Karl Miller replies to me:
>My recollection was that membership to the "Big Five" was, at least at
>one time, determined by the size of the budget.
I think that was true at one time, although it has evolved to mean The
Five Best Orchestras.
>Reading that article I was reminded how unaware I am of the playing
>of US orchestras these days since so few have syndicated broadcasts.
>I also wonder if I would even bother listening since the programming
>is so dull.
I certainly agree. I haven't subscribed to my local season, such as it
is, and have little intention to do so. To me, the chamber and choral
concerts are far more interesting (including, recently, a Bach Christmas
Oratorio on three successive evenings; for a small city with no real
professional orchestra, Austin does very well in attracting marvelous
>I often consult the repertoire lists published by the American Symphony
>Orchestra League. Earlier this morning I was reading a posting on the
>Martinu discussion list.
There's a Martinu discussion list?
>A friend of a friend who plays in the orchestra, tells me that the NY
>Phil has gotten very sloppy as of late...and bored with Maazel...well
>I guess I rarely ever found him inspiring.
The NY Phil was sloppy under Barbirolli, Mitropoulos, Bernstein, and
Mehta as well. Masur did a fabulous job rebuilding that orchestra.
They played better than ever for him, with a golden string tone and a
much sharper sense of ensemble. I've never quite understood why the NY
public condemned him as a routinier.
>And then the article above suggests Ozawa was treated unfairly...Perhaps
>so, but I never heard a broadcast or a recording of his that moved me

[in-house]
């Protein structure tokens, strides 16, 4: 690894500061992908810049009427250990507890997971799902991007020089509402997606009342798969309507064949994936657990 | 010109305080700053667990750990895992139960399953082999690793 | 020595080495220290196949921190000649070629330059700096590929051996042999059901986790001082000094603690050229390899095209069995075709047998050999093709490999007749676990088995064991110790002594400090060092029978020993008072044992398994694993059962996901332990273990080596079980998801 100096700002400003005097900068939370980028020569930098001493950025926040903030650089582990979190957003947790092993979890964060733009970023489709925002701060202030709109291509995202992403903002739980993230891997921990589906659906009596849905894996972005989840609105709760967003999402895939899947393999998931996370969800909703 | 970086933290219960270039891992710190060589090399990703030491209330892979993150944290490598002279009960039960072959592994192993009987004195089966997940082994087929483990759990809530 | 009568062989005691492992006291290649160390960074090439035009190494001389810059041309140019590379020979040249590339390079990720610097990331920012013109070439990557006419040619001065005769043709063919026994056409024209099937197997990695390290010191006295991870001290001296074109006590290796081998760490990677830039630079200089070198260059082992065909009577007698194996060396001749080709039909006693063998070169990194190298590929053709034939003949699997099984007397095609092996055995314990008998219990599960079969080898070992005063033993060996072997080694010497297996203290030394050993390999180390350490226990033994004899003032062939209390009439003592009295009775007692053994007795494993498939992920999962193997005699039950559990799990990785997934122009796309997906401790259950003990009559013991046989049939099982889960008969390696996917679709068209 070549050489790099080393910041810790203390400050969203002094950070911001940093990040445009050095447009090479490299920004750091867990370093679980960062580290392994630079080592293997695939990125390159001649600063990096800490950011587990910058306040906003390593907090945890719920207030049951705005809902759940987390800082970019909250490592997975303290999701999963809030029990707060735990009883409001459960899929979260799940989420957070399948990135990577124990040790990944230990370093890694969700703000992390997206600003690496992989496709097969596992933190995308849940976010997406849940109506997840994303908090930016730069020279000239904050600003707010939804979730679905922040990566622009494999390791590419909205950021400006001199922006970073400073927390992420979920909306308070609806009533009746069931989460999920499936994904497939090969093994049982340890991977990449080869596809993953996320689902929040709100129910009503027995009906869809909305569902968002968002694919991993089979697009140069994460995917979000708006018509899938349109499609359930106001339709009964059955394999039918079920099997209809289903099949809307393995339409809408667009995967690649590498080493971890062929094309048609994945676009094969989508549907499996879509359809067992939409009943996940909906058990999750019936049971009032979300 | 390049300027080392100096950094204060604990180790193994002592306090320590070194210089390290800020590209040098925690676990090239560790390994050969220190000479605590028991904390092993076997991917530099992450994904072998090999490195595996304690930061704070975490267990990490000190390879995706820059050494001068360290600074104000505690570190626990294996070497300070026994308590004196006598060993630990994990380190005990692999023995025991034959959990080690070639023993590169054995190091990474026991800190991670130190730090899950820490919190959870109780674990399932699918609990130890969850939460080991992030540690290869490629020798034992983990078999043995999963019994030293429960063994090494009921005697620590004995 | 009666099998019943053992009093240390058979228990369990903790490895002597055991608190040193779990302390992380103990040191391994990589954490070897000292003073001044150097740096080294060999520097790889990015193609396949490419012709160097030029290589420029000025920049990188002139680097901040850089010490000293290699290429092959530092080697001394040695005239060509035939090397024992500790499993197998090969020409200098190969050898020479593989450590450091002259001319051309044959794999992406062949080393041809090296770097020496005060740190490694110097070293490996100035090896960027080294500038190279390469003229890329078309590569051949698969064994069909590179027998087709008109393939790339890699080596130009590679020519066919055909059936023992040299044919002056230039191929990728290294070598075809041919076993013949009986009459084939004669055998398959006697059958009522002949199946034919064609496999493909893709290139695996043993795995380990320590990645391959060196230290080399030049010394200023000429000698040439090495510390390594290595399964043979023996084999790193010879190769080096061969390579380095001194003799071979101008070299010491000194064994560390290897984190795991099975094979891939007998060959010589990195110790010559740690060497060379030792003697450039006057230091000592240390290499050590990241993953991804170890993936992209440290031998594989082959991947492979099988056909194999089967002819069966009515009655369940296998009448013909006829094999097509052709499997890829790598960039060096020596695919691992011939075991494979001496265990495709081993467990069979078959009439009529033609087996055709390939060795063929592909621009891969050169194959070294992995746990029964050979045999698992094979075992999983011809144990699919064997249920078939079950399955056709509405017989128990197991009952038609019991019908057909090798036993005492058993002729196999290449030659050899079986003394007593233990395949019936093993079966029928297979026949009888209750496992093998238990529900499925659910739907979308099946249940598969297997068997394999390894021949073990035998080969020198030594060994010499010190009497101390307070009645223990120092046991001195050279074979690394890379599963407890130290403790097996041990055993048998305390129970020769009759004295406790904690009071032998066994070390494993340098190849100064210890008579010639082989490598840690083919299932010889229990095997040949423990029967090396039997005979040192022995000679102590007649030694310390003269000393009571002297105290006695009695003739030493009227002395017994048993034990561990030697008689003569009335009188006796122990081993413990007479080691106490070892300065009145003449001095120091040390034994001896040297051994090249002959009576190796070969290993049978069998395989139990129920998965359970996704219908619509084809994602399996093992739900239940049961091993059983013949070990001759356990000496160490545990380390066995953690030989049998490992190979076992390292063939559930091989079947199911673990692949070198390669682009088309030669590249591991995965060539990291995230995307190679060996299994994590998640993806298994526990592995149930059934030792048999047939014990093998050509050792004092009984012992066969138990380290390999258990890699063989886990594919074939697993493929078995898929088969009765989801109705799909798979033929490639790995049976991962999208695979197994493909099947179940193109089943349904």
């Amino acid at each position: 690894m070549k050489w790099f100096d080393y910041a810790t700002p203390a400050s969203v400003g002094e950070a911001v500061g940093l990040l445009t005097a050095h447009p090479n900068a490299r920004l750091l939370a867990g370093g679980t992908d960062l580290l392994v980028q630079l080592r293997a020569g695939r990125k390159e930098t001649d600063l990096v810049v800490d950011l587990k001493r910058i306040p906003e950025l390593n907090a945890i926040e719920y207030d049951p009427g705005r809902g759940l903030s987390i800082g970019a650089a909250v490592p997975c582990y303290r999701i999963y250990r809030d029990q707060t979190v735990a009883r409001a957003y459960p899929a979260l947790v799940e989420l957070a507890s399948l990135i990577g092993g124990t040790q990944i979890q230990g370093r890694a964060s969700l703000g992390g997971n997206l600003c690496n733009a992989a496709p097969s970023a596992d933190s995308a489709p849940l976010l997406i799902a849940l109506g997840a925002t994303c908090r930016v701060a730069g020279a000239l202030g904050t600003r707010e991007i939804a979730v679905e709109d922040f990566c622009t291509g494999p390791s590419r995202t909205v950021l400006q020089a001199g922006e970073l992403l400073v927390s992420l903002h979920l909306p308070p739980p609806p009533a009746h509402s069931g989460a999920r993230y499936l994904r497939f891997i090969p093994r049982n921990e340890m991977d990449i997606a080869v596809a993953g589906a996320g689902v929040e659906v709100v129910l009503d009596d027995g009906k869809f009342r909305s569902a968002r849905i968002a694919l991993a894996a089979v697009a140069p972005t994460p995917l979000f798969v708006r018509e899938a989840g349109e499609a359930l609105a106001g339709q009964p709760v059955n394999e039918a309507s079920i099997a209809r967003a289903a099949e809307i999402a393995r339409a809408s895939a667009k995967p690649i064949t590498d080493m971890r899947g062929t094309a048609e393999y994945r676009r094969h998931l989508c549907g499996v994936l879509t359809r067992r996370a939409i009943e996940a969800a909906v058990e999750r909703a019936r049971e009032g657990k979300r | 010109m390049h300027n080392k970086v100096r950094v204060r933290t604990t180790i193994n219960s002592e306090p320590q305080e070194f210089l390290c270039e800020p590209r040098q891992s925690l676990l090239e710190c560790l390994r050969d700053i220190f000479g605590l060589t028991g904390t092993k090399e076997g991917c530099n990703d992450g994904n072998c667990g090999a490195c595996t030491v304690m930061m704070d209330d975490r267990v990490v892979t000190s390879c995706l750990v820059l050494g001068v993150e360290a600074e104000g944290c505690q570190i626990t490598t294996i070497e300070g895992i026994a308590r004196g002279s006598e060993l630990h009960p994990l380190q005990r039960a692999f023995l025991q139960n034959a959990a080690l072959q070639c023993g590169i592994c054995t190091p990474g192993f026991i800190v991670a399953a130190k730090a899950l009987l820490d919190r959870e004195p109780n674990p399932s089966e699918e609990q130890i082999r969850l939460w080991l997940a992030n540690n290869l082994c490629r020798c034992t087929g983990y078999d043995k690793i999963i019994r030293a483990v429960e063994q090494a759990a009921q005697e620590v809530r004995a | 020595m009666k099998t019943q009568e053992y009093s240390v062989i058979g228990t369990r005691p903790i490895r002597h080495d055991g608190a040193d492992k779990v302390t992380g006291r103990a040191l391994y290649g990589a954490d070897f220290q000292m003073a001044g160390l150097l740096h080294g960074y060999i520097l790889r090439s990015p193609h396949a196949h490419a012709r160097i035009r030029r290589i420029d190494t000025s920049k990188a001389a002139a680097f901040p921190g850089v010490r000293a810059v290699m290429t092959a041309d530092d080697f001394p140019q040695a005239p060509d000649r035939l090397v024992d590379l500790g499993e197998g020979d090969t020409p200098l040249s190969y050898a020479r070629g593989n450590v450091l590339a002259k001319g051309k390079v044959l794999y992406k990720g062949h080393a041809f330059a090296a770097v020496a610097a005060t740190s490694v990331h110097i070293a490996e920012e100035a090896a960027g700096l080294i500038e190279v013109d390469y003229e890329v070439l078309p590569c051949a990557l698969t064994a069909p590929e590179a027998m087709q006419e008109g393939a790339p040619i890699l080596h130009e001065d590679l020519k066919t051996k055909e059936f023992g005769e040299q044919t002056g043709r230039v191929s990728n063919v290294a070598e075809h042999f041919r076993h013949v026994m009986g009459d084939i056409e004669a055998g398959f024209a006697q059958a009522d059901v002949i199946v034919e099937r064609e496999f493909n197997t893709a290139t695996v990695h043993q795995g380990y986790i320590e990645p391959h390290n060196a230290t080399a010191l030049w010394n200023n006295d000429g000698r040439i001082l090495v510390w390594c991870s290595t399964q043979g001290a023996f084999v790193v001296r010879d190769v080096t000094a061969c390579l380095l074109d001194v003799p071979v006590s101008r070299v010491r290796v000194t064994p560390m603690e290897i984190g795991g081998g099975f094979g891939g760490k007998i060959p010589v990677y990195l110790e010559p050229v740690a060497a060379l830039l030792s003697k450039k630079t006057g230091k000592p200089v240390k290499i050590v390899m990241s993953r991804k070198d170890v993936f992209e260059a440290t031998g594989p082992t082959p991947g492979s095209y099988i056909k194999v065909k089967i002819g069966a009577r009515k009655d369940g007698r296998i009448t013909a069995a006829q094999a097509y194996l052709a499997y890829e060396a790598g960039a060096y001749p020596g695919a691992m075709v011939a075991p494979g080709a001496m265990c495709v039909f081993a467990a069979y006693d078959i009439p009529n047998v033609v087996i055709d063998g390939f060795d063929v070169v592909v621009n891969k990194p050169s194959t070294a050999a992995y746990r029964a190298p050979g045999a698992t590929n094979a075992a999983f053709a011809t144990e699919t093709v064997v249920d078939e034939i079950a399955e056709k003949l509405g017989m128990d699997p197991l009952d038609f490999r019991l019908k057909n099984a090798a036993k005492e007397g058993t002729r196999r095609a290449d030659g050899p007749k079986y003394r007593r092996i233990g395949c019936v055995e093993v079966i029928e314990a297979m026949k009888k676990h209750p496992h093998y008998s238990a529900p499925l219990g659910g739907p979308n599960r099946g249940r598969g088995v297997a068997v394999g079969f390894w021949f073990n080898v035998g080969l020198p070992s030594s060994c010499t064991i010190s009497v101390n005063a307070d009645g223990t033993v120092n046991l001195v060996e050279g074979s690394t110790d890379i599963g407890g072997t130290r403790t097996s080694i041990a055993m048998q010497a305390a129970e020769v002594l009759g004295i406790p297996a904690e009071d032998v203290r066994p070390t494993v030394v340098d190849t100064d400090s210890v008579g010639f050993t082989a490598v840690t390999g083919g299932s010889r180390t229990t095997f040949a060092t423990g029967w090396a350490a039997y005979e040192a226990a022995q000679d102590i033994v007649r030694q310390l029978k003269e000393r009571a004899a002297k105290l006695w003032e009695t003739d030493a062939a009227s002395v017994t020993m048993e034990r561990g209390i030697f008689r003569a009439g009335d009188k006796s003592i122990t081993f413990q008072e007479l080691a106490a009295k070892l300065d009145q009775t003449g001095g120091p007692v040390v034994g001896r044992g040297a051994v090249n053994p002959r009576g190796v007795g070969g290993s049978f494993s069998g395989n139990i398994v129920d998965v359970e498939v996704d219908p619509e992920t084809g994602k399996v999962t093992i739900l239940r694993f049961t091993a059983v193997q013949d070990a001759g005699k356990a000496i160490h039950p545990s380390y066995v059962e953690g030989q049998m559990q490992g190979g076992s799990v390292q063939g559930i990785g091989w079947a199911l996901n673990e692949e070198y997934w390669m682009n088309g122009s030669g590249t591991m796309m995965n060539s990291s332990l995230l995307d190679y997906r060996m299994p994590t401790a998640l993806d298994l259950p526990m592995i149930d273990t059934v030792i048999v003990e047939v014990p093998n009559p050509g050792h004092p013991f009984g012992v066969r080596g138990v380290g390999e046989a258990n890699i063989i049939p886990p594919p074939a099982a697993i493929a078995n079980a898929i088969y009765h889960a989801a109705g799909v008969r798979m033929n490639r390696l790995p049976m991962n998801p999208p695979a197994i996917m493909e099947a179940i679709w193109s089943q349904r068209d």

>in the slightest. I am not suggesting he didn't know what he was doing,
>but for me, he and Maazel have nothing to say.
I think they have "pieces" they do well. Ozawa, for example, did a
superb recording of Poulenc's Les Mamelles de Tiresias, and was absolutely
clueless in his other Poulenc discs. But in general I agree.
>As to the orchestras...I think...remember Steve, you did ask for
>comments...that it is a bit like my Dad used to say about football. On
>any given Saturday, just about any college team can beat out any other
>team. It depends on many factors, how tired they are, how much they
>like their conductor, how filled the house it, how well rehearsals went,
>how much they like the repertoire...etc.
When I lived in New Orleans, the orchestra there regularly surprised me
with the commitment and depth of their playing.
>I believe that today we have more highly trained, proficient orchestra
>musicians than we have ever had. For me, what we lack is inspired
>conductors who have something to say with the music and conductors who
>can inspire the players.
Again, I agree. But I don't believe it's because great conductors aren't
out there. Klauspeter Seibel gave some of the best recordings of standard
rep I've ever heard, and he also committed to contemporary, even local,
work. Yet, he's had only a modest career. I think of George Tintner
and Gunter Wand, as well as Ton Koopman and others. What mystifies me
is how certain conductors get to the top. Why is Barenboim or Levine
so highly paid, for example, for really dull music-making? Maazel is
a conducting virtuoso in terms of technique, but he really hasn't
a consistent point of view and often seems content with the okay.
>And, from the little I have heard, I think San Francisco under Tilson
>Thomas is probably amongst the best we have when it comes to a conductor
>with something to say, a well trained and proficient group of musicians,
>diverse repertoire, etc.
Yeah, I was amazed the Thomas and the SFSO were left off the list and
Salonen and the LA Phil made it -- thoroughly professional, the latter
bunch, but not really inspirational.